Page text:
The Covid-19 pandemic was the final nail in the coffin for The Old House at Home in Cleckheaton, according to publicans Will and Gemma Frew.
After taking on the lease in 2014 when the building was in disrepair, the couple said they had acquired thousands of pounds' worth of debt due to the roof collapsing and damp problems, investing their own savings into staying afloat.
Despite this, Mr Frew said the pub's owners, Ei Group, cared "little" for the problems they were experiencing with the rising cost of repairs needed.
Mr Frew, 52, said: “Covid-19 hasn’t caused most of the problems, it’s just highlighted how the big Pubcos treat their licensees, and it will continue unless they are made to change.
"A manager at Ei said he had done everything he could for us, yet after nearly six years of hard work we are still left in debt. We know our story is far from the worst situation publicans are in and we are hoping we can get all of our stories heard."
The couple told The Yorkshire Post the mounting problems were posing risks to the public, citing one occasion where a tile fell from the roof nearly hitting a customer.
"There was water leaking in the kitchen next to the cooker, which was creating mould. In all, the problems were a huge hazard. Ei Group just didn't really care. The only time they helped out was when I told them I was ill and couldn't sort the problems out myself."
Their MP, Labour's Tracy Brabin, has now called for an immediate review of the Pubs Code and plans to raise Mr and Mrs Frew's case in Parliament when it reopens next month, stressing the important role pubs play as hubs for communities.
"Pubs are really important community hubs and our community has sadly lost a very popular one in The Old House at Home," the Batley & Spen MP said.
"With better legislation around protecting and supporting licensees, Will and Gemma’s situation could have been dramatically different, and we would not be having another struggling small business go under during this awful pandemic.”
A spokesman for Ei Group said the pub would remain open for the time present.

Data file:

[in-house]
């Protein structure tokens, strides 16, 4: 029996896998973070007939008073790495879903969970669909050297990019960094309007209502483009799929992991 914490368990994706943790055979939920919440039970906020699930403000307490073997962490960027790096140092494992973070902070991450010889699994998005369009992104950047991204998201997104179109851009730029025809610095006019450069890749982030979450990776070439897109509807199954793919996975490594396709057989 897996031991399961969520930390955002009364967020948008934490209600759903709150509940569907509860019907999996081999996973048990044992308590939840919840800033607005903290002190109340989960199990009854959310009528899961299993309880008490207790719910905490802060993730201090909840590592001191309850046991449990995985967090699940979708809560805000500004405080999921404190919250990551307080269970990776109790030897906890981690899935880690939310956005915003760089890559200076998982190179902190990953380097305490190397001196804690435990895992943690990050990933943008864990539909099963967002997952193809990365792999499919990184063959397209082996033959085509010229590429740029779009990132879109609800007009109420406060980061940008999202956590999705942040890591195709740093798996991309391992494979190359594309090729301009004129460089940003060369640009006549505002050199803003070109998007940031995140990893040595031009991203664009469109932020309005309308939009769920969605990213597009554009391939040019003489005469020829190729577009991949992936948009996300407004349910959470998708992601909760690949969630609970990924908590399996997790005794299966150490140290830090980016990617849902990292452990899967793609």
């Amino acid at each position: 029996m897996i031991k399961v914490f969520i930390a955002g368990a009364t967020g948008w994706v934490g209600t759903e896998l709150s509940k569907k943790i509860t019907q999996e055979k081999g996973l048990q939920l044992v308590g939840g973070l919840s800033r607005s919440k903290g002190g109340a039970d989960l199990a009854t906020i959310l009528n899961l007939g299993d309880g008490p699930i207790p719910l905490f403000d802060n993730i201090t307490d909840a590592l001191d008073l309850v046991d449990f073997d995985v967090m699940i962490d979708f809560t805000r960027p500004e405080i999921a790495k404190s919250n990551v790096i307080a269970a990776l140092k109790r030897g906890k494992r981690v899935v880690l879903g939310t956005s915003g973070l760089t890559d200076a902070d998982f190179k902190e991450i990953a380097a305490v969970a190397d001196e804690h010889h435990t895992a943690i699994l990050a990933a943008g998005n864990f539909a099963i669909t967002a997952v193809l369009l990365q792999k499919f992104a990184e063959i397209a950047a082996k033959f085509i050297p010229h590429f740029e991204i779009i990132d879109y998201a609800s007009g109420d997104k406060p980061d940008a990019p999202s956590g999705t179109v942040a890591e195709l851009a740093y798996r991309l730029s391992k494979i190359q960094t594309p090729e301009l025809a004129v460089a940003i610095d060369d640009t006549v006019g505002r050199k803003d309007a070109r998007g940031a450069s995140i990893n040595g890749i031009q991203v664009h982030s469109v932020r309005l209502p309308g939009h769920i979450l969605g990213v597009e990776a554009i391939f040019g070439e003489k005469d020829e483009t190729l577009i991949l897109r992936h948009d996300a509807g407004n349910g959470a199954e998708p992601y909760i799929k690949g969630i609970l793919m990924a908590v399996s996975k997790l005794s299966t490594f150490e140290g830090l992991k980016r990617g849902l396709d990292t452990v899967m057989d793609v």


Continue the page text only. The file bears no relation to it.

“We are somewhat surprised by the comments made as we have worked with Mr and Mrs Frew throughout their tenancy, investing over £42K in the property over the last few years. Following lockdown, the couple advised us they did not want to reopen the pub and we assisted with an early termination of their agreement, which ran until September 2020, without penalty.
“The business received £25,000 in Government grants towards fixed costs, including rent, in addition to which we provided £2,000 of credit to their trade account between April and June and an additional rent credit of 75 per cent in July to assist with reopening, as well as crediting the value of any unbroached beer. Business rates were suspended by Government until 2021 and, dependent on status, self-employed publicans have been entitled to additional Government grants.
“We also granted our tied tenants a 50 per cent rent credit in August and last week announced a further 40 per cent rent credit for the month of September.
"This brings the total support offered to our tied tenants throughout the COVID-19 pandemic to over £32.5 million. With 96 per cent of our publicans open and trading we continue to support the increasingly few who have been unable to do so, primarily as a result of their trading format, and are delighted that The Old House at Home is now in a position to reopen.”
Support The Yorkshire Post and become a subscriber today.
Your subscription will help us to continue to bring quality news to the people of Yorkshire. In return, you'll see fewer ads on site, get free access to our app and receive exclusive members-only offers.
So, please - if you can - pay for our work. Just £5 per month is the starting point. If you think that which we are trying to achieve is worth more, you can pay us what you think we are worth. By doing so, you will be investing in something that is becoming increasingly rare. Independent journalism that cares less about right and left and more about right and wrong. Journalism you can trust.
James Mitchinson (Editor)